“While waiting for the Agency to process my application (the speed was glacial in those days), I went to law school, focusing on national security and international law. When September 11 happened, I remember feeling grateful I would be able to serve my country. Finally, I got the call and began training to be a case officer.

“After leaving the Agency, I practiced national security law for a small firm. Our clients were largely government employees, whistleblowers, authors. When I had my son, I stepped back from law to be a mom. I found my days as a spy wouldn’t let me go. My memories were restless. So I started typing.

“I did have to do some research, mostly on technical or logistical questions, like what quantity of explosives would knock out a Navy destroyer, or how people would be evacuated from an embassy. I read plenty of books and articles (always worrying that the FBI would come knocking on my door, looking for the person who kept googling bomb-making techniques), but relied heavily on an online alumni group from my math-and-science high school. These alumni were a great resource. They could answer crazy questions like what kind of explosives turn things purple.”

She also drew on her literary influences.

“Graham Greene, first and foremost. Even before le Carré, Greene proved that spy novels can rise to the level of literature, that they can be at once profound and thrilling and exquisite. Every sentence in The Quiet American is poetry, and The Human Factor isn’t far behind. And Greene was a master of moral convolution. I love how his stories portray international forces at a human level.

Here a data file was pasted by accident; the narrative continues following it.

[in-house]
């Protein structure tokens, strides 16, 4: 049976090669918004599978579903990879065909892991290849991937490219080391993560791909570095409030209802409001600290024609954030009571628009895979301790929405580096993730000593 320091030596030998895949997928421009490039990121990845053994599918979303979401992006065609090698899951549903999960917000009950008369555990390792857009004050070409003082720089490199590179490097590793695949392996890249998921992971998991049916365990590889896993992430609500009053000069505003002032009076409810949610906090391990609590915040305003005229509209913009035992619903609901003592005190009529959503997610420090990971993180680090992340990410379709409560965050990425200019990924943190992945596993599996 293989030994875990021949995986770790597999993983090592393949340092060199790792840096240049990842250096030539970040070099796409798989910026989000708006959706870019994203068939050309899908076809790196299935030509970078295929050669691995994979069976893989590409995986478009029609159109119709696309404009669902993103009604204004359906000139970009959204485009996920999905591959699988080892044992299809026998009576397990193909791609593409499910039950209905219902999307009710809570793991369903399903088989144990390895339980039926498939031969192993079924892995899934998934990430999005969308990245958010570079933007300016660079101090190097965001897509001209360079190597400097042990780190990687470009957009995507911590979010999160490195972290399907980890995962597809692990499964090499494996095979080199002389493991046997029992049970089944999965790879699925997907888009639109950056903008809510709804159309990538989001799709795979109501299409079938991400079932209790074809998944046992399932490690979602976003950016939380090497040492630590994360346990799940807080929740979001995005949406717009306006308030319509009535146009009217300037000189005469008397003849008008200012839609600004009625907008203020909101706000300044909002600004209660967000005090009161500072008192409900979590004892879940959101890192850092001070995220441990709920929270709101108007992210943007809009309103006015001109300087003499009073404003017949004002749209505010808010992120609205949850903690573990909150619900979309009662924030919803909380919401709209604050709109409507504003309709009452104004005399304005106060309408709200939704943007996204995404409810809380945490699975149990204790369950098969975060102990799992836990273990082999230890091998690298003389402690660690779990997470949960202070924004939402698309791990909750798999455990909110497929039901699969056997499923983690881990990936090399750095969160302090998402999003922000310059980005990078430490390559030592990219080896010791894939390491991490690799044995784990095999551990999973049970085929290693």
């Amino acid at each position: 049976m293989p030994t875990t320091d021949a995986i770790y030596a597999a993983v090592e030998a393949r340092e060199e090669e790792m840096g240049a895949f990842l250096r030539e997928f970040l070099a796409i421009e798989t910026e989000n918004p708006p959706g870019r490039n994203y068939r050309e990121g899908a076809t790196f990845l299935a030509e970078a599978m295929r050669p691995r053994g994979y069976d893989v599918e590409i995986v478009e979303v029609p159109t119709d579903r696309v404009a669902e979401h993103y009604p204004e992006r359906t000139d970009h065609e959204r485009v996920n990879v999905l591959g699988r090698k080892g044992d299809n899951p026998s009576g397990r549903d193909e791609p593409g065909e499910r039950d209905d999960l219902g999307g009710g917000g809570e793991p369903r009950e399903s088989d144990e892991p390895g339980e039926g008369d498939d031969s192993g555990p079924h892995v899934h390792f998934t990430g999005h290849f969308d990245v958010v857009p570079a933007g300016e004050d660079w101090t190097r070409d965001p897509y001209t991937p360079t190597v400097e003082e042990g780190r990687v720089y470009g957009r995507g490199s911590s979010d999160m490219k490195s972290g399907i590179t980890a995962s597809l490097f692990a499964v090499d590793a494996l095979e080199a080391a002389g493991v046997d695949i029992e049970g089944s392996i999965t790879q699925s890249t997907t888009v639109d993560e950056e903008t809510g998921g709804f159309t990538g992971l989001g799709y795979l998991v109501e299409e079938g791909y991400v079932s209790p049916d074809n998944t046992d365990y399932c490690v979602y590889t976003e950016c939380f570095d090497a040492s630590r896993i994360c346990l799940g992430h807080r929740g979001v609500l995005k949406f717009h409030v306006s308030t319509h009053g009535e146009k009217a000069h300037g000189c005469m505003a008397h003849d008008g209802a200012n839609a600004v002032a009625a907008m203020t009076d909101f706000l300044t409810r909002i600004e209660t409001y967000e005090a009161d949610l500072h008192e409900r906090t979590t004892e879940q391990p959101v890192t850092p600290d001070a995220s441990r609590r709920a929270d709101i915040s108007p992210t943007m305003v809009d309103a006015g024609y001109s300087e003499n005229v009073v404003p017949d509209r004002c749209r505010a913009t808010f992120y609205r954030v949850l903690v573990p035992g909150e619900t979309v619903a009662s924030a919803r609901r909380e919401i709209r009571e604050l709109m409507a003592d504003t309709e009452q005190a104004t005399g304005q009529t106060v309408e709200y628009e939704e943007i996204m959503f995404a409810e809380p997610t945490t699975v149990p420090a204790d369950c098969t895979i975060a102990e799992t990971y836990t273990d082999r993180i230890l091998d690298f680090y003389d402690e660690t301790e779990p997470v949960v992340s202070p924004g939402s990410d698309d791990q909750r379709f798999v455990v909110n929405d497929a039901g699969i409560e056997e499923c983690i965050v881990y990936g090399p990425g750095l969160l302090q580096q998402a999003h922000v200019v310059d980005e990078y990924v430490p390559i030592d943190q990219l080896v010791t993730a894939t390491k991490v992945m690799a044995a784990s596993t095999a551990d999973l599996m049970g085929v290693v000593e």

“C.J. Koch, who wrote The Year of Living Dangerously and Highways to a War also influenced me. He portrayed global conflicts in such rich, lush prose; time and place were full-bodied characters. (Some of the scenes in my book—tuk-tuks circling below Collins’ hotel room—pay homage to Koch.)

“Vladimir Nabokov’s wonderfully dark and disturbing book, Lolita, made an indelible imprint on me when I read it in college. In lyrical, sparkling prose, Nabokov somehow manages to elicit in the reader a hint of sympathy for a monster. To me, that’s the essence of great writing.

“Tim O’Brien was revolutionary: for the first time, I understood how fiction can tell the truth better than nonfiction, how stories can distill and evoke reality in a way bare facts cannot.

“The list goes on. Literary references are sprinkled throughout my book: T.S. Eliot, Edgar Allan Poe, even Shakespeare.

“Great authors taught me how to write, but life experience gave me something to write about. Spying, living and working in a war zone, traveling the world—these were invaluable in crafting The Peacock and the Sparrow. Watching headlights slither across the ceiling of a fleabag hotel room. The scattered light of a disco ball in a Cambodian bar. It was as if all these motley tiles I’d collected over the years were just waiting to be part of a mosaic.

“While living in Prague, I tried my hand at writing a novel. (After communism fell, Prague became a Left Bank of sorts, where just about every expat was an aspiring artist or writer.) It went nowhere. I needed to live a bit more.”

Even with all that acquired life experience, however, doing the book was still not easy.

“Because of the CIA’s prepublication requirements—an employee or former employee cannot even show her work to anyone until it has been reviewed by the Agency for classified information—I wrote my book in a vacuum. It’s a lonely process and a leap of faith—there’s no one along the way to give you feedback or cheer you on.